Prime Lenses vs. Zoom Lenses

In Gear by Jim Harmer22 Comments


I frequently receive emails from beginning photographers who have heard that prime lenses are better than zoom lenses, and they want to know if they should buy a prime.  A prime lens is simply a lens that cannot zoom from one focal length to another; in fact, prime lenses are often referred to as fixed focal length lenses.  A “yes” or “no” answer to the debate surrounding the prime vs. zoom lenses question is far too simplistic, so I thought it would be helpful to explain the issues that should be considered before choosing prime or zoom lenses for your DSLR camera.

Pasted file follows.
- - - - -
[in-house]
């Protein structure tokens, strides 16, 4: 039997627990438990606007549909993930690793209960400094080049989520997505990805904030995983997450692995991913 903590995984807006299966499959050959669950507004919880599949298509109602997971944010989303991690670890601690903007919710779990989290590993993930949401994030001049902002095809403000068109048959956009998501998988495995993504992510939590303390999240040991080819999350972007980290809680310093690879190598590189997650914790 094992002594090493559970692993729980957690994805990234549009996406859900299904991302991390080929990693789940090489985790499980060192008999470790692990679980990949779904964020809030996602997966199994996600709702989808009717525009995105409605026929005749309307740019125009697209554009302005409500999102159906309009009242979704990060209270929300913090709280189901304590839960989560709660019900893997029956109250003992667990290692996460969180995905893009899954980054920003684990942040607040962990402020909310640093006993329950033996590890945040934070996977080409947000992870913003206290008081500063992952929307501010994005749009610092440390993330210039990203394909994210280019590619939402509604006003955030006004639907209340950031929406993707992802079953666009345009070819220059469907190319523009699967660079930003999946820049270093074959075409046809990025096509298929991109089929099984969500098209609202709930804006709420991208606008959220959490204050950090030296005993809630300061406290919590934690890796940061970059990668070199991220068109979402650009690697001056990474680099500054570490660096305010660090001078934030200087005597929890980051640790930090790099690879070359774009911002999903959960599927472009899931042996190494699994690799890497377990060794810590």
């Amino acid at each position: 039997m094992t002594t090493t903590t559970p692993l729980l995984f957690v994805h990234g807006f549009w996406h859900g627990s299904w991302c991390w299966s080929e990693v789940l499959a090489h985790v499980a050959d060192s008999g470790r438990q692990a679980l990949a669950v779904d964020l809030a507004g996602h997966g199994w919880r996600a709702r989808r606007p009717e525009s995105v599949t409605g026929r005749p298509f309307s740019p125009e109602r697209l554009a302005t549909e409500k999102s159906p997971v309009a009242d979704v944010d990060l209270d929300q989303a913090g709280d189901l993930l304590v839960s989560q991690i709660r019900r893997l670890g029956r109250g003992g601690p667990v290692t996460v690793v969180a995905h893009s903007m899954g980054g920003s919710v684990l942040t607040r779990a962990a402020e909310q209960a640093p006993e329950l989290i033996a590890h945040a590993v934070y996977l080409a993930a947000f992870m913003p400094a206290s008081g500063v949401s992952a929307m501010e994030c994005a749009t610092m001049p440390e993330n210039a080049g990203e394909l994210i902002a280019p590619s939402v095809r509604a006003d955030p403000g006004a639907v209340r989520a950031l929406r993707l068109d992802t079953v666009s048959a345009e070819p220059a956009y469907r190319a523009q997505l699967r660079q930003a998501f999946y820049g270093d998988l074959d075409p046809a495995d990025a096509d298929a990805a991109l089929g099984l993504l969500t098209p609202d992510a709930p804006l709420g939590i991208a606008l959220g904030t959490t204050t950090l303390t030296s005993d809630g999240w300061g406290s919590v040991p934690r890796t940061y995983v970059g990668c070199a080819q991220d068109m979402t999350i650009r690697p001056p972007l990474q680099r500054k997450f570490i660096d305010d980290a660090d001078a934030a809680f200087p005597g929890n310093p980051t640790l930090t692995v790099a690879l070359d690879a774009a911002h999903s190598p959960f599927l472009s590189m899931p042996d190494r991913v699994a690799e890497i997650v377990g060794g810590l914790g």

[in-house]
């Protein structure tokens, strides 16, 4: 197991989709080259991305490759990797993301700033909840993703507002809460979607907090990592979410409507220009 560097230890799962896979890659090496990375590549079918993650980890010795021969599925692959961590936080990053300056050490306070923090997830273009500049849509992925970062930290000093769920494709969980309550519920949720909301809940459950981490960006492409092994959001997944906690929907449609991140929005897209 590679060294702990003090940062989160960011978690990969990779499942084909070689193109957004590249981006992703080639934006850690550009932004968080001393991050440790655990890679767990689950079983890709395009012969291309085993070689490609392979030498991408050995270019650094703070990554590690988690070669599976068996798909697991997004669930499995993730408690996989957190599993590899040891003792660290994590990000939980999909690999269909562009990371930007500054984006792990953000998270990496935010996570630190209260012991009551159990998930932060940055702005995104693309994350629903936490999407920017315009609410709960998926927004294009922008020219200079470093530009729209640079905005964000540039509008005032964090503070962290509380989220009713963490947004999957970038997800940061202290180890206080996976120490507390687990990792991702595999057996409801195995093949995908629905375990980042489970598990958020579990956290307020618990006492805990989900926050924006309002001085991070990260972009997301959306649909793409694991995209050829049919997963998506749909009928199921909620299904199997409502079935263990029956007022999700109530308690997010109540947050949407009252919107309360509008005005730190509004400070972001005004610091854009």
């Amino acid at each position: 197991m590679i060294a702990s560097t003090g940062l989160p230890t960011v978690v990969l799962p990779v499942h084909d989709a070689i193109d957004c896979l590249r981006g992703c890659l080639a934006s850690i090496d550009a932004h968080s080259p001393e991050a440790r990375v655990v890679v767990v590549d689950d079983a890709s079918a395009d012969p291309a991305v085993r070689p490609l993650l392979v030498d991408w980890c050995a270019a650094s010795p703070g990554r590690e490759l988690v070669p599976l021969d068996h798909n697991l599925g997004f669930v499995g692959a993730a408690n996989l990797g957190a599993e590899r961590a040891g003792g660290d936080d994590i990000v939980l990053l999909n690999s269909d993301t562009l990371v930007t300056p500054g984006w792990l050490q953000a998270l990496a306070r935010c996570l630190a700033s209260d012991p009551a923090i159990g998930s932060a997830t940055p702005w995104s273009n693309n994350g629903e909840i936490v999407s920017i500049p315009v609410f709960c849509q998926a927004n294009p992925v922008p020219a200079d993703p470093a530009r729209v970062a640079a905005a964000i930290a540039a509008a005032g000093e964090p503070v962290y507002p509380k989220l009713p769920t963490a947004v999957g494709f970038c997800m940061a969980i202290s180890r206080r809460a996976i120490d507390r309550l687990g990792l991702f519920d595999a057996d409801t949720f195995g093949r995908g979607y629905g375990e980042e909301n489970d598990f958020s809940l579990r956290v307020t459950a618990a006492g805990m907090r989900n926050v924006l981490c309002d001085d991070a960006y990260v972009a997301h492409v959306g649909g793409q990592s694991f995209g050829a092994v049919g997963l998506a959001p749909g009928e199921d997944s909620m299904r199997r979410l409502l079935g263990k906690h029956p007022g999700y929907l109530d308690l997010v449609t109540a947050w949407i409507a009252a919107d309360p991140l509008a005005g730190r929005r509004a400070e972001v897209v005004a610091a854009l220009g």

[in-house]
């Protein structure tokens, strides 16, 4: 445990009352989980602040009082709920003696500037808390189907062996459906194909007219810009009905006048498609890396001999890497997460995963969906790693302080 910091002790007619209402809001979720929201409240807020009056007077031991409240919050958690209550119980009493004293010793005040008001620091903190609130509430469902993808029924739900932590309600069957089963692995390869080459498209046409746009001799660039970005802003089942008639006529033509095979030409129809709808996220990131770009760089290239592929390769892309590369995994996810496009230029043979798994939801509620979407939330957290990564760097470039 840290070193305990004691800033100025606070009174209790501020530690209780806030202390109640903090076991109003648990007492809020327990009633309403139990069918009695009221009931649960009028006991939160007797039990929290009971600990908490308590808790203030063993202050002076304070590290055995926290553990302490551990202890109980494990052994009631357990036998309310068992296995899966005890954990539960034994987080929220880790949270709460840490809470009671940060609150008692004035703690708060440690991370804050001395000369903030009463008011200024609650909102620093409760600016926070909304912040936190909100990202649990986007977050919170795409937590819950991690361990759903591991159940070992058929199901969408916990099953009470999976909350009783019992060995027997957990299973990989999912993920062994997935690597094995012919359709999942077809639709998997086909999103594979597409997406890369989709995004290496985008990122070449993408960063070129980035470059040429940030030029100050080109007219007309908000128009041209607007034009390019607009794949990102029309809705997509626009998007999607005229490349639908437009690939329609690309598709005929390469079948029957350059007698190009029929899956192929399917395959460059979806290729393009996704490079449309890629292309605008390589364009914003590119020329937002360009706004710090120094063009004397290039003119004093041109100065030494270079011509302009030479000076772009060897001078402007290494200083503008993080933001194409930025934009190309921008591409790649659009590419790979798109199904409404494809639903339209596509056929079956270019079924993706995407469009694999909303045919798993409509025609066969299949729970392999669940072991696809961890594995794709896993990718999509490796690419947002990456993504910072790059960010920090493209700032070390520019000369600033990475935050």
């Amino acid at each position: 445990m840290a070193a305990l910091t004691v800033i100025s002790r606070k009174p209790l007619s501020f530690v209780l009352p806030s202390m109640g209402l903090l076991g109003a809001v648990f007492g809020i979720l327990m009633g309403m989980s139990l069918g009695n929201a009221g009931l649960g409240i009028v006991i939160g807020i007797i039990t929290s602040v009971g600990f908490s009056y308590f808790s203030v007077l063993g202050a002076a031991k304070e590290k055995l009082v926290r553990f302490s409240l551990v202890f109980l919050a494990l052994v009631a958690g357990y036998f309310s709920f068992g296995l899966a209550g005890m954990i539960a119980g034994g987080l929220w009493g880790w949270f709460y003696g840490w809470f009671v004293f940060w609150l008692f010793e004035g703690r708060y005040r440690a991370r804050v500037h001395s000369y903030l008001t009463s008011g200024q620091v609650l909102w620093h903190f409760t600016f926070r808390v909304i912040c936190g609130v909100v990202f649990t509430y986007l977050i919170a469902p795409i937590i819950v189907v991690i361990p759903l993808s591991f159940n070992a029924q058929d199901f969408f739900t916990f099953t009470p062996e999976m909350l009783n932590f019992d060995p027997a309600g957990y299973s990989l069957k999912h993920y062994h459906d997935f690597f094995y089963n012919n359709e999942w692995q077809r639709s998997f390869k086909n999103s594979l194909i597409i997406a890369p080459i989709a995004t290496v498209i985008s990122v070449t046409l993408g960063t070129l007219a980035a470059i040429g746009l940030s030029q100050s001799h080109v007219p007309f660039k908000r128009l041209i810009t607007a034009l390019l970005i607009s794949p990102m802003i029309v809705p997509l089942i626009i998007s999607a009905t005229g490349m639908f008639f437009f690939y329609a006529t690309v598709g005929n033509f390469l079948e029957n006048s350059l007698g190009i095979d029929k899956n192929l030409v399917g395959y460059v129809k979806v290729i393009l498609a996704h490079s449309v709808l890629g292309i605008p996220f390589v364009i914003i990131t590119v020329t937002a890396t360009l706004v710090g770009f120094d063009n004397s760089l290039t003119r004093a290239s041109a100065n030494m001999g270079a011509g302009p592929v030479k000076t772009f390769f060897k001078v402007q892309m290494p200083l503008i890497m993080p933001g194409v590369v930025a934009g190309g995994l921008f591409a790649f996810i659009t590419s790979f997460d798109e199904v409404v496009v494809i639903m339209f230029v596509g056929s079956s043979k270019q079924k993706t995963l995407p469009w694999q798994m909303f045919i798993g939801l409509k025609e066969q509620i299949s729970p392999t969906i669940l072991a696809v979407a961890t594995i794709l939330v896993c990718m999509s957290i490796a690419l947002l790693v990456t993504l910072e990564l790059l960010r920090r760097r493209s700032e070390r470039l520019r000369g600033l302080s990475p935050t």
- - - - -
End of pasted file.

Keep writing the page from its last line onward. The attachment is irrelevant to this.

Why did photographers stay away from zoom lenses in the past?

Lenses are incredibly sophistacted tools that require precision engineering and ingenuity to achieve crisp images, fast focus, and low costs.  Try to imagine an engineer designing a lens 15 or 20 years ago.  They literally used slide rules and primitive four-function calculators.  Such an approach would be impossible in today's world.  Further, the lenses were often created for cheap film cameras that simply did not produce the detail of today's DSLRs.

When a zoom lens is created, the engineers must design the lens to produce sharp images at any focal length within the lens's range.  Not surprisingly, this task was not precise without the aid of computers.  Further, the lenses themselves did not have computer chips in them to transfer critical information to the camera and within the lens.